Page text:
Archive for the ‘Lanao del Sur’ Category

The Valley Golf Incident Will Affect Us All Now

January 11, 2009

I did not think that that Valley Golf incident will turn out the way it is heading now. A not-so-simple incident, which might have been minor if not a Cabinet secretary is involved, it escalated into a legal and Internet battle. Charges and counter-charges have been filed, which is normal for powerful and influential people in the Philippines who can easily afford lawyers. And for being powerful the Pangandamans received a big bashing in the Internet, denting their prestige and pride the same way that the pride and prestige of the de la Pazes were dented in the golf course.

Now, what is the bad fall-out of this incident? The Pangandamans have filed criminal libel charges in a court in Lanao del Sur! Now, to those who know Lanao del Sur and the influence of powerful and influential clans there, it is a foregone conclusion that that case will be accepted in the courts there (unless Mrs. Arroyo says otherwise), the case will “prosper” and there is no way a powerful and influential clan will lose a case there unless their opponents are more powerful and influential than they are.

Cases in Morolandia normally does not end in court decisions. Courts there almost always have vacancies. Ruling one way or another is dangerous to the health of the judges. And prosecution of cases there is much more complicated than dancing the tinikling. And any Manila lawyer that will go there for the hearings will be escorted by at least two SUV-loads of armed men (not the short kind, I assure you). Lawyers are in short supply in these areas and many retire prematurely. Lack of judges, prosecutors and lawyers interminably delay the resolution of cases in these areas. Unless it is overtaken by “force majeure” with the characteristic overload of copper, lead, nitrate and thunderclap.

Now what will prevent bloggers from being haled to decrepit courts in some far-flung areas of the Philippines where the accused have no chance of winning a case? One can hire the most gwapo lawyer in Manila but I wonder if his BP won’t reach 220/110 and his balls shrink and his legs turn jelly in these areas.

This is the grim implication of this cursed Valley Golf brawl.

A Golf Course Mauling And A Star-Crossed Appointment

December 29, 2008

A Christmas season mauling in a golf club courtesy of a powerful political family. That hugged the front pages and the blogs these previous days.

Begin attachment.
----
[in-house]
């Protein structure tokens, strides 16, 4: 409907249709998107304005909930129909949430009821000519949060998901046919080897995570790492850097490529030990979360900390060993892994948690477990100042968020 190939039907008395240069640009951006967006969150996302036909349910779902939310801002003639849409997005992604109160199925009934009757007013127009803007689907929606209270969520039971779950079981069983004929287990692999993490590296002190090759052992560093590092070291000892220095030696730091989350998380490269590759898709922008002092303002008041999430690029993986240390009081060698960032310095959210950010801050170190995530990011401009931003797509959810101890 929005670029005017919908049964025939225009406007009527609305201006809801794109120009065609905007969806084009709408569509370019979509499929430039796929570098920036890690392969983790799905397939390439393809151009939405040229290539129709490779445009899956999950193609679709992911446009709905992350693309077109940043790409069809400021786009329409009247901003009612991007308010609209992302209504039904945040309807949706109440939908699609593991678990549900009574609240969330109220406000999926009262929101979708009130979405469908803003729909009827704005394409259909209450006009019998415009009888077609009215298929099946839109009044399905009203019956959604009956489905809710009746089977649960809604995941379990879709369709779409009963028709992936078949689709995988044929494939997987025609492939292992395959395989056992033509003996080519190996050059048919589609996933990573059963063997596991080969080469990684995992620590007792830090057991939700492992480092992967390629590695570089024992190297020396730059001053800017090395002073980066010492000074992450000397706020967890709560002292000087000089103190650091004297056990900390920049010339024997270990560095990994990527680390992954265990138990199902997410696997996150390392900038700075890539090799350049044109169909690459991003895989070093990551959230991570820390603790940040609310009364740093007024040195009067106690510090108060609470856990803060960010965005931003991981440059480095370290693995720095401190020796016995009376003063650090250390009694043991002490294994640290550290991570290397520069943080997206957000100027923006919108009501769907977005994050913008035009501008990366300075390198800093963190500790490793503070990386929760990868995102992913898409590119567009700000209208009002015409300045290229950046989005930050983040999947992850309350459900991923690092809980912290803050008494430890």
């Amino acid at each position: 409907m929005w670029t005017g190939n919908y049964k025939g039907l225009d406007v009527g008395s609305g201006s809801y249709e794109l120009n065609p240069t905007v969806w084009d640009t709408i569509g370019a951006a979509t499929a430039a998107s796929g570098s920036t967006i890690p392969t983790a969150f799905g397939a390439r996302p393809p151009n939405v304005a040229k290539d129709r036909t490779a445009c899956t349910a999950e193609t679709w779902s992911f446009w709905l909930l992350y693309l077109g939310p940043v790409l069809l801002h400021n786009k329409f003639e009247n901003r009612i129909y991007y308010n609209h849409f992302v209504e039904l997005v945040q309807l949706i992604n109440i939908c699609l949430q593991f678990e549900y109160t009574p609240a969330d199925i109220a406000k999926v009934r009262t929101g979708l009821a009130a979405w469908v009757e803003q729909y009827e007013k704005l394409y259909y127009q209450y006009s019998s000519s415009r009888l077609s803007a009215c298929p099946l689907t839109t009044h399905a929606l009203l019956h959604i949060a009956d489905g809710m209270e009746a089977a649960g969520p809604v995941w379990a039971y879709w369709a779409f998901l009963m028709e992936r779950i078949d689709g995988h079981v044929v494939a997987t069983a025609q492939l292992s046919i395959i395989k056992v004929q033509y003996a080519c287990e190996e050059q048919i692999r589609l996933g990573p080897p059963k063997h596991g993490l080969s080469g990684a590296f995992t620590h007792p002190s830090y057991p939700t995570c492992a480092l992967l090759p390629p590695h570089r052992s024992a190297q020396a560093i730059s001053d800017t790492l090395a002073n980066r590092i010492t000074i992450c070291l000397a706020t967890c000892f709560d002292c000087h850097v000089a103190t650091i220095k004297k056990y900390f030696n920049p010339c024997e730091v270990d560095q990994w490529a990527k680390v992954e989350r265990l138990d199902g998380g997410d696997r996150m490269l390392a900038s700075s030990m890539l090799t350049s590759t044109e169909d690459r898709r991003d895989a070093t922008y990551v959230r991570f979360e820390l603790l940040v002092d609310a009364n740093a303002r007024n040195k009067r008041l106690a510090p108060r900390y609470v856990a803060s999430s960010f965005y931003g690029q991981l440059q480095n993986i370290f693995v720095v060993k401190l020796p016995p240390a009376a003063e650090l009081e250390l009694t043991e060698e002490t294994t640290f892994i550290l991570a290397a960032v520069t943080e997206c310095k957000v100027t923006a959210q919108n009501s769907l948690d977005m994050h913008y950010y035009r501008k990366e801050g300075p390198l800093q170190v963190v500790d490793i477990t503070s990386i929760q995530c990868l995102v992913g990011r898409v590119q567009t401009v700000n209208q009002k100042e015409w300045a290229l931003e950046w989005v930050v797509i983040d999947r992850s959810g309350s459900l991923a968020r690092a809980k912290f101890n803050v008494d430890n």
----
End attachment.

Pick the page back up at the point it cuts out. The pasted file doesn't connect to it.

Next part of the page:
I say this incident is the most famous (or infamous) mauling incident in a long time. And thanks to the internet, individuals have a new means in voicing their opinions. Hopefully this is the start of a way of checking abuses of public officials on the personal level. I am lucid enough to realize that the Net is not yet a way of checking official corruption because it has to go through the “legal process” and in the Philippines that is almost synomymous to a whitewash especially with the current Ombudsman.

If the son of DAR Secretary Nasser Pangandaman was the one who led the mauling he should be suspended from his position, if he is indeed a municipal mayor. I think the provincial governor of Lanao del Sur has the right and duty to do so because disciplining mayors is part of the job of the governor. But knowing Lanao del Sur politics and culture I say that is not a simple matter. That will probably be taken by the Pangandamans as a slap in the face and in that land confrontations emanating from this kind readily jumps above the verbal kind.

I hope the incident is resolved through the vaunted “legal process” and not settled through an “apology” or “compensation”. For how will be teach public officials that they are also accountable like ordinary citizens and not above the law?

If Secretary Pangandaman has any delicadeza he should by now tender his resignation. But I thought delicadeza is a Spanish word and concept. I have yet to see if this concept is not alien to the DAR Secretary.

A grave lapse of judgment on his part, I say. I remember that when he was appointed to the Cabinet there were gasps of disbelief in Lanao. But to the credit of the Secretary, most will probably concede that by the standards of an Arroyo cabinet he probably did a decent job and he was able to avoid controversy unlike the other cabinet secretaries.

He was recently appointed as the chief peace adviser to the President regarding the stalled peace agreement with the MILF. I say he is probably qualified for that post because he is in a position to look at both sides of the divide and he probably has a realistic assessment of the Mindanao situation.